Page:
If you’re a regular reader of this blog, or any other copywriting blog, you have been told on more than one occasion to write in a conversational tone and in a way that your audience can relate to.
OK, that’s fair enough, but how do you do that?
How can you be sure your content is relatable?
The answer is by becoming an active listener and placing yourself in the shoes of the consumer.
- Becoming an active listener
Writing copy that sounds natural isn’t as easy as you would think. As soon as you start to write, your inner academic takes over, creating something formal and wooden. You need to learn to suppress this urge and the best way to do that is to listen to conversations around you. Whether in the park, a coffee shop, at the station or in the gym, take note of the way people communicate with each other and use these phrases in your copy.
- Become the consumer
Ask yourself what would make you buy the product? Think about the age of the target audience – is the message you’re writing appropriate? Will it resonate with them? Is the tone of the language you’re using appropriate?
- Become an online shopper
You’re now on their website – want do you want to do? Would a special offer tempt you to buy? How about personalisation? Do you want to talk to someone straight away? Is the content useful? Is it clear?
- Become an avid watcher
The best way to improve your writing is to learn from others’. Think about the TV commercials you love and the techniques they use (you could borrow them). Listen to scripts (especially radio commercials) – do they sound false, ingenuous, or do they resonate with you? Keep a mental note of these observations and use the techniques you like in your own writing.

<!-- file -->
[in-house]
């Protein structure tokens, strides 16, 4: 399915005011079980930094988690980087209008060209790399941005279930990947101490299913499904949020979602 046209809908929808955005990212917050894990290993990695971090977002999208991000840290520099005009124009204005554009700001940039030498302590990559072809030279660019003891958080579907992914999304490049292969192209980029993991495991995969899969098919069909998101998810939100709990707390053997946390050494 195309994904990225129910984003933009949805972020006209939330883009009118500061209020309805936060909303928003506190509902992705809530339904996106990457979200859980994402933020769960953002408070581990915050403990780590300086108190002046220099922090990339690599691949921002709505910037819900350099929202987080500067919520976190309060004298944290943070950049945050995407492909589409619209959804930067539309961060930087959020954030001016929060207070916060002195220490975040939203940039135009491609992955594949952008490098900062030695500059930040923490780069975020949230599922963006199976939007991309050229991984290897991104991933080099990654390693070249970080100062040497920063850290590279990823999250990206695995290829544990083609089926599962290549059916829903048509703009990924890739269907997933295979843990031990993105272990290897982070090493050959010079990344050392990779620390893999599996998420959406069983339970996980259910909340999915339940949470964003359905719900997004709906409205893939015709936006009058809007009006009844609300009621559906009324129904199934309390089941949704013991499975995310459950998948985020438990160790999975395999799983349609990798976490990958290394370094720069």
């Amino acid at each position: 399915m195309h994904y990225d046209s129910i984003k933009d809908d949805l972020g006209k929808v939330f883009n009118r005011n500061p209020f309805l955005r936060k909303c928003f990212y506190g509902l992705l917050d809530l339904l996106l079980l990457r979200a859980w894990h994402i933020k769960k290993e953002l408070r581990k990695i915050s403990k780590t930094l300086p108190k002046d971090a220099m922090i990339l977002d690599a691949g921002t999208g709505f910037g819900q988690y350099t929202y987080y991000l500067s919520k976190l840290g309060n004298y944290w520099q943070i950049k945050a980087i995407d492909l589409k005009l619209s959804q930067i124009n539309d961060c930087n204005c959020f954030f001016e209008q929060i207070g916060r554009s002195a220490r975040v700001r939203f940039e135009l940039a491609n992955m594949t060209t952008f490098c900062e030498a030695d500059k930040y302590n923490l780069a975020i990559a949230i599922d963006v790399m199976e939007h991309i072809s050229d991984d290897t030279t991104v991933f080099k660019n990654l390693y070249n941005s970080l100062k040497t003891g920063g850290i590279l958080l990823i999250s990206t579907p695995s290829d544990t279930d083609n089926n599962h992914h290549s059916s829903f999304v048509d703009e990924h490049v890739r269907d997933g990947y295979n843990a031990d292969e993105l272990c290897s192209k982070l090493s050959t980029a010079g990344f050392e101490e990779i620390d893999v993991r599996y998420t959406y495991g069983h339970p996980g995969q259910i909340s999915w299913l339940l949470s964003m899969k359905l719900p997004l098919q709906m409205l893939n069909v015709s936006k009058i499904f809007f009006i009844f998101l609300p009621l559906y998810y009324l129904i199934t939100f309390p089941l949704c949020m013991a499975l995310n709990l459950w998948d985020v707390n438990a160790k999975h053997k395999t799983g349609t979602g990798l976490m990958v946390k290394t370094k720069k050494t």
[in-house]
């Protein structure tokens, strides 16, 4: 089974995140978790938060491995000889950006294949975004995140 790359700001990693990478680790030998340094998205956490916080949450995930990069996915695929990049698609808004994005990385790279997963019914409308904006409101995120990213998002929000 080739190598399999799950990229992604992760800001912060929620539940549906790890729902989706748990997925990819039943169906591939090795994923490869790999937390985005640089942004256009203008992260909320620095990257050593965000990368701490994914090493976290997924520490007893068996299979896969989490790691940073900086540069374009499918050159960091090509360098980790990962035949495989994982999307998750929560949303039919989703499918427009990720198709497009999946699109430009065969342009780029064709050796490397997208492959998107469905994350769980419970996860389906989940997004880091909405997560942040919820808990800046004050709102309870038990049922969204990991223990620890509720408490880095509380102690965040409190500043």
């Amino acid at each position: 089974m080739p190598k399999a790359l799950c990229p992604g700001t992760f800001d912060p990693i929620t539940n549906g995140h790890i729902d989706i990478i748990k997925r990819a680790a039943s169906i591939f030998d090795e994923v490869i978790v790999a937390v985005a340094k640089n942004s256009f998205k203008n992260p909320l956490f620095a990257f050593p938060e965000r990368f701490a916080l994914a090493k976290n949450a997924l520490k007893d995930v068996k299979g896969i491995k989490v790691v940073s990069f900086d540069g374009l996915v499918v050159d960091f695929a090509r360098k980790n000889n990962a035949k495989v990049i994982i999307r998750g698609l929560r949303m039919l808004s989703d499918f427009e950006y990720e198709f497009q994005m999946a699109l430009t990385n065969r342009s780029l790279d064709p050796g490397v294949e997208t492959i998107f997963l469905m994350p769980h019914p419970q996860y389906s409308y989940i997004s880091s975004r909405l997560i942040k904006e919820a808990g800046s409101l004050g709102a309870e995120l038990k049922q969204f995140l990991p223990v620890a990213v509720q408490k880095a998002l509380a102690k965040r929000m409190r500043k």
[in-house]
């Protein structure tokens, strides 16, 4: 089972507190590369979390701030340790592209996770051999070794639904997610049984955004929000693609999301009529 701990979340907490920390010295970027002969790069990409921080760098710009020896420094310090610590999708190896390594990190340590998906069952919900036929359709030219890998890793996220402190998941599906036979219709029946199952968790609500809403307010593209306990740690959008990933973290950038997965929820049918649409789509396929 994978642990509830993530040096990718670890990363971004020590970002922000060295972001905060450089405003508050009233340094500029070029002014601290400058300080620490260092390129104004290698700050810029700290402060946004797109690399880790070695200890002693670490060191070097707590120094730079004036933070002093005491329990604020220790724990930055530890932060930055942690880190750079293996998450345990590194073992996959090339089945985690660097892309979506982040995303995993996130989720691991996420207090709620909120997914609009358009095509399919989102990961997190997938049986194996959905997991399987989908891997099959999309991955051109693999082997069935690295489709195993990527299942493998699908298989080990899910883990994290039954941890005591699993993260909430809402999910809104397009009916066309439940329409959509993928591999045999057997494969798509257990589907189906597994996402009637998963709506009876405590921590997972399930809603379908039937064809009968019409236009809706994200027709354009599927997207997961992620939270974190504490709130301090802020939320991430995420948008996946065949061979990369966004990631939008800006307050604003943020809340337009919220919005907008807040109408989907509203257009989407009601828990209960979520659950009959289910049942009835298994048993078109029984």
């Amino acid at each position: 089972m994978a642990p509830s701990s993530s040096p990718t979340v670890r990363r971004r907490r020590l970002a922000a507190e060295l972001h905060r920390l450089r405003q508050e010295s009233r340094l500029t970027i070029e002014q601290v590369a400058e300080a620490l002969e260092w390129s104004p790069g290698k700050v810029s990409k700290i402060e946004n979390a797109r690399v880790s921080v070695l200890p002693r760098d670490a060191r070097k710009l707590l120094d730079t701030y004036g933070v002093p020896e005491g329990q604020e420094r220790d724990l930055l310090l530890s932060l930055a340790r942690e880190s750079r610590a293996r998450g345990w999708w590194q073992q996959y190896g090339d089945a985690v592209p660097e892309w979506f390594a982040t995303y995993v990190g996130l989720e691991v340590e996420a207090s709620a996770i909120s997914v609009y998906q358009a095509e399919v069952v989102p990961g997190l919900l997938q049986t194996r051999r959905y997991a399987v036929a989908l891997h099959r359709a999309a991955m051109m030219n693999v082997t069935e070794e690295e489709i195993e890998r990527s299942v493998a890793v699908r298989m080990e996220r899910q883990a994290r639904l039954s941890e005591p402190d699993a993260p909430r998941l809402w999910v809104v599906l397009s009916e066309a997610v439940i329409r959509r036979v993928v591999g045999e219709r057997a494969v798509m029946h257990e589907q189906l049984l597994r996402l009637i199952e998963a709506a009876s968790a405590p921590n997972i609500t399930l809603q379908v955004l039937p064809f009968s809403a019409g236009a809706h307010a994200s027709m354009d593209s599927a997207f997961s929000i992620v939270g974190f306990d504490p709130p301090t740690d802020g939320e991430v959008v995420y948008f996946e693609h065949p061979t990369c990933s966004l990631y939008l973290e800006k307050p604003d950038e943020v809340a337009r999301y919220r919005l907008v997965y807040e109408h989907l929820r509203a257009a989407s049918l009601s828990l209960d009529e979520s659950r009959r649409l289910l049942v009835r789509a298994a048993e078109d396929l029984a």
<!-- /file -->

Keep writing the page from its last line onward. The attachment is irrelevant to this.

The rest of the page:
- Become a collector
There’s only so much you can remember, so start a ‘swipe file’. Add any adverts that catch your eye, photo graph any images you found powerful, keep any brochures or direct mail that made you sit up and read. By developing a library of winning techniques your writing will improve exponentially.
Adding power to your writing
As you have read, the secret to adding power to your writing is to be an active observer.
Every day you are bombarded by sales messages that you can learn from; every day you are in social situations that provide excellent insights into the way others speak and engage with each other. Using these experiences in your writing will help you become more relevant, more conversational and more engaging.